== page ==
ACOG serves as an expert information source about women’s health for consumers and the media. The organization’s Office of Communications regularly receives media inquiries from newspapers, magazines, websites, radio, and TV broadcast outlets. In many cases, ACOG officers and members talk with the media, working with the Office of Communications. Here are several recent articles that prominently featured ACOG guidance and experts. We’ve included excerpts and links to the original articles.
New York Times Reactions to the Supreme Court Ruling on Texas’ Abortion Law
“It was clear that the ambulatory surgical center and admitting privileges requirements at the heart of Texas law HB2 did not improve the safety of women, and served only as a barrier to women’s ability to access safe, legal abortion when needed.”
— Dr. Thomas M. Gellhaus, president of the American College of Obstetricians and Gynecologists
USA Today Zika leads more women to seek abortion help
The new study "provides alarming insight on how the Zika virus is affecting the lives of pregnant women," said Thomas Gellhaus, president of the American Congress of Obstetricians and Gynecologists, in a written statement.
“During the Zika crisis, health care providers must respect and support the reproductive rights of women and the decisions they make after appropriate counseling," Gellhaus said. "Women must have urgent access to the full spectrum of reproductive health services to avoid the potentially tragic consequences of Zika exposure.”
Nightly News Are Pelvic Exams Reliable for Women?
A government advisory panel said Tuesday that there is "inadequate evidence" that the annual exam helps detect cancers, infections or sexually transmitted diseases in healthy women.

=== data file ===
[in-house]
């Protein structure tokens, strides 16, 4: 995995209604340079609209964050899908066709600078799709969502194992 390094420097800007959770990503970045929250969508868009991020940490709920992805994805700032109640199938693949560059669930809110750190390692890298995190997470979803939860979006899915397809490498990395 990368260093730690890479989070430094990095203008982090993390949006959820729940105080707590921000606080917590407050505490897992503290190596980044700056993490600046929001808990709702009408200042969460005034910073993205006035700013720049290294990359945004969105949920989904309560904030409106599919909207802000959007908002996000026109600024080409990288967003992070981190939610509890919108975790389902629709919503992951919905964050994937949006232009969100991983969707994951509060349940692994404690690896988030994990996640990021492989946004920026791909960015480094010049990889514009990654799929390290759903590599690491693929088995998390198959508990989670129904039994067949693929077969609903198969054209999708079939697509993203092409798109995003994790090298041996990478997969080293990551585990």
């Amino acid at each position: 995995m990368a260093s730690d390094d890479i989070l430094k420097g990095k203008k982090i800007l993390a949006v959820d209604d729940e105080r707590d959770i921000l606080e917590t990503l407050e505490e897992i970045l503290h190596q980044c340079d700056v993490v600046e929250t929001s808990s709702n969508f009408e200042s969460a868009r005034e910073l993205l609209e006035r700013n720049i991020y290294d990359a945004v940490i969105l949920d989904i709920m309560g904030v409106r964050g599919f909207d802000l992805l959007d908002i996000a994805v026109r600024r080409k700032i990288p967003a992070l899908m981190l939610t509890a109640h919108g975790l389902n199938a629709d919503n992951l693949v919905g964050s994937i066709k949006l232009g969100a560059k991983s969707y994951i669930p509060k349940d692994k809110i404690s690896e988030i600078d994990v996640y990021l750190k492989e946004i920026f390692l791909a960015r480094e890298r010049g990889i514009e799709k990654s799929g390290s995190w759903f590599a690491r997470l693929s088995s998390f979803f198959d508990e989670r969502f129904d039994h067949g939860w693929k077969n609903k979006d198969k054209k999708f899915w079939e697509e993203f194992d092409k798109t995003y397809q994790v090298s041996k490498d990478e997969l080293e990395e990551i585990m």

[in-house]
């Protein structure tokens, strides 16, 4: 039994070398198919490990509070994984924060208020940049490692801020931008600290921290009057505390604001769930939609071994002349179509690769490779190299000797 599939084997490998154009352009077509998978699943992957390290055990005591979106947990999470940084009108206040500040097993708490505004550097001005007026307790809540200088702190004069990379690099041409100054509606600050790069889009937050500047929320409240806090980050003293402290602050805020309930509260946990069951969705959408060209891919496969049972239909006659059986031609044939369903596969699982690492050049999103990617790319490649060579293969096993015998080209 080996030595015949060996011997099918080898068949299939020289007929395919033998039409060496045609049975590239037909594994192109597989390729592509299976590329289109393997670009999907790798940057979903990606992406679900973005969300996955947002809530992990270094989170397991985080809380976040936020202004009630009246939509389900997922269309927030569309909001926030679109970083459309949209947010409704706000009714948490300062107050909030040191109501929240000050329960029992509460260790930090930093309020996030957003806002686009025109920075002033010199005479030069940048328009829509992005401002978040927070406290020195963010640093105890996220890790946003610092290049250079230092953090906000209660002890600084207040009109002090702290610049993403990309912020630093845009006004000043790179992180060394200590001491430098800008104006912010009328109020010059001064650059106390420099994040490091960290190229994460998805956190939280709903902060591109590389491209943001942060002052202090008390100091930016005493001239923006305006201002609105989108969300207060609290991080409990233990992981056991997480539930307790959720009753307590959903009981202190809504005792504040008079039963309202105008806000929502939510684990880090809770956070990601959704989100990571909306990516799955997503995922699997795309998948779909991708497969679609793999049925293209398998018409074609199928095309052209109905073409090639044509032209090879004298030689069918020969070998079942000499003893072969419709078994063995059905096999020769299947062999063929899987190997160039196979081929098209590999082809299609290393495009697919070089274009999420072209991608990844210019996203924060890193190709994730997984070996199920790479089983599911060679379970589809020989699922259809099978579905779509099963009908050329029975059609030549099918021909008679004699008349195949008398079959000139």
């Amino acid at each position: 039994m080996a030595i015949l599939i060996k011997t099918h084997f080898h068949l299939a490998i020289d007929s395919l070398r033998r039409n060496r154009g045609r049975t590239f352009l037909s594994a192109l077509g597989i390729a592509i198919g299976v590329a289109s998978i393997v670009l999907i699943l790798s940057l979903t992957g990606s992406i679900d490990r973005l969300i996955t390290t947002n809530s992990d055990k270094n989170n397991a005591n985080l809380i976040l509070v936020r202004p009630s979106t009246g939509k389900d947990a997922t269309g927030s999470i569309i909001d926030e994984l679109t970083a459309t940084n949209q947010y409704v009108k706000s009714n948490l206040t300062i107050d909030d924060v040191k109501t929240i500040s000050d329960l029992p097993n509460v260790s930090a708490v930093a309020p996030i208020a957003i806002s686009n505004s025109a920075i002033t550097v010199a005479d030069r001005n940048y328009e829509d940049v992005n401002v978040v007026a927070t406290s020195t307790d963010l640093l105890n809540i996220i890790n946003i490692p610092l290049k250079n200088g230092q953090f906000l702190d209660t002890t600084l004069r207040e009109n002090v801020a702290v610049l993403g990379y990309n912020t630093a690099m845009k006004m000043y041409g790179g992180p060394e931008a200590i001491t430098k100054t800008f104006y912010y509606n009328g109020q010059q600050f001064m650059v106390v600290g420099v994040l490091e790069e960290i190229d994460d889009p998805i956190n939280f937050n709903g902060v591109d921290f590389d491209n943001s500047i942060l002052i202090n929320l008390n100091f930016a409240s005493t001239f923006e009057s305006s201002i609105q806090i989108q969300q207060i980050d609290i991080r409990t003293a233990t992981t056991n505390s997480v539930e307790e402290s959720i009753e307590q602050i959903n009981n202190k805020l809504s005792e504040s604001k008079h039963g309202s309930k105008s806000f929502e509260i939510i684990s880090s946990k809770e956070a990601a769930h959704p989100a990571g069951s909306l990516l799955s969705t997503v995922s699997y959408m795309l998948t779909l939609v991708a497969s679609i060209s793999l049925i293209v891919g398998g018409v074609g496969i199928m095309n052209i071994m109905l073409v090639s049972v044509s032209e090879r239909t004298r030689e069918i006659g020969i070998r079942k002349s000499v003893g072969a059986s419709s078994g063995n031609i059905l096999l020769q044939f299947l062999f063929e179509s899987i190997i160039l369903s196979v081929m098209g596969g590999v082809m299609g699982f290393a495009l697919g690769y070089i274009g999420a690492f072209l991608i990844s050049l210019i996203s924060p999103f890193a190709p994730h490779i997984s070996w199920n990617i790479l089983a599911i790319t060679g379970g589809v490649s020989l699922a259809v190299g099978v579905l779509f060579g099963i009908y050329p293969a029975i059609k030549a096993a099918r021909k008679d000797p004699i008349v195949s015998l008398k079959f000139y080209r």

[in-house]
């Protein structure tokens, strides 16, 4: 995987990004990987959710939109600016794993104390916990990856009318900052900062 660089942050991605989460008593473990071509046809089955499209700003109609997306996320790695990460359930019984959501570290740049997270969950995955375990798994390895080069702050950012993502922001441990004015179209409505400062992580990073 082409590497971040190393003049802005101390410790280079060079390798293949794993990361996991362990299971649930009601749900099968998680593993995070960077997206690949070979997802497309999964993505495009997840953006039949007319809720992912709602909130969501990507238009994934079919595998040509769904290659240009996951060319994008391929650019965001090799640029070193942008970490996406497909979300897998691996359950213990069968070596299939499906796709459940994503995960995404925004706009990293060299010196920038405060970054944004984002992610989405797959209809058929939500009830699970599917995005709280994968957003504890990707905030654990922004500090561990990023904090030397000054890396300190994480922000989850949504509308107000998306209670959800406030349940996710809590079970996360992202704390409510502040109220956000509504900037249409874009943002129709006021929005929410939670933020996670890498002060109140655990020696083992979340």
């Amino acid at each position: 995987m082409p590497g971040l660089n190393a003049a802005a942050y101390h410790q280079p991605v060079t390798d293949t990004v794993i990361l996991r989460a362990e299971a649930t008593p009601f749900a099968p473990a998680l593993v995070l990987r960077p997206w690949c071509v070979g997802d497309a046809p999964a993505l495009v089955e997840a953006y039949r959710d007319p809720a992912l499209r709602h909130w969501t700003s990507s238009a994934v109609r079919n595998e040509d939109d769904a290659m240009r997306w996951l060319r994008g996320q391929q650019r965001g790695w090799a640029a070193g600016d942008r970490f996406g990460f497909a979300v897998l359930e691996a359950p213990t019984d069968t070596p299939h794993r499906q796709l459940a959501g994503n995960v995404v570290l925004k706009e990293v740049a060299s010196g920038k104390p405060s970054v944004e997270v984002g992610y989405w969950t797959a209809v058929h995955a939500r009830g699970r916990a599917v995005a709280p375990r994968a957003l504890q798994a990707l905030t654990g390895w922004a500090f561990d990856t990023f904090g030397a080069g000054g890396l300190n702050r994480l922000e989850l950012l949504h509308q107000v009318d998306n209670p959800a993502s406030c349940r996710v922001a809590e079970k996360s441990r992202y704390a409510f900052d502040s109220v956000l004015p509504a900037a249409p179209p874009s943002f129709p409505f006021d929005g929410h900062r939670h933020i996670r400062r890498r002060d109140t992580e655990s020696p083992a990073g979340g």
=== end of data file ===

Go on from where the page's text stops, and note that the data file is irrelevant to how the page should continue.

Today It’s Unclear Whether Yearly Pelvic is Necessary, Task Force Says
The American College of Obstetricians & Gynecologists’ guidelines advise against annual Papanicolaou tests— Pap smears — which are used to diagnose cervical cancer. But the gynecologists' group does recommend annual pelvic exams to screen for other health issues, including ovarian cancer.
Even if the exam isn't always useful to screen for ovarian cancer, it can tell a doctor about a number of other conditions, Dr. Hope Ricciotti, the chair of obstetrics and gynecology at Beth Israel Deaconess argued in the 2015 journal article on pelvic exams.
Rewire Looking Beyond ‘Whole Woman’s Health’: Challenges Remain in Dozens of States
Even if we are able to celebrate a favorable outcome in the case Monday, the battle for reproductive health will continue in dozens of states across the country.
-Commentary by Thomas M. Gellhaus, MD
Politico Scope of practice: How can we expand access to care?
Scope of practice — who can practice what kind of medicine, in what settings and under what type of physician supervision, if any — is an issue that has preoccupied state legislatures and the courts for years. The disputes involve physicians, nurse practitioners, chiropractors, pharmacists, dental hygienists, respiratory therapists, podiatrists, pharmacists, midwives — and just about everyone else in medicine. It has taken on renewed importance in the past few years given the coverage expansion of the Affordable Care Act, the shortage of primary care physicians and mental health practitioners in sections of the country, the needs of an aging population, and the pressures to find ways of providing care less expensively without harming quality.
Participants in the Working Group:
Dr. Christopher M. Zahn, Col (Ret), USAF, MC, Vice President, Practice Activities American College of Obstetricians and Gynecologists (ACOG)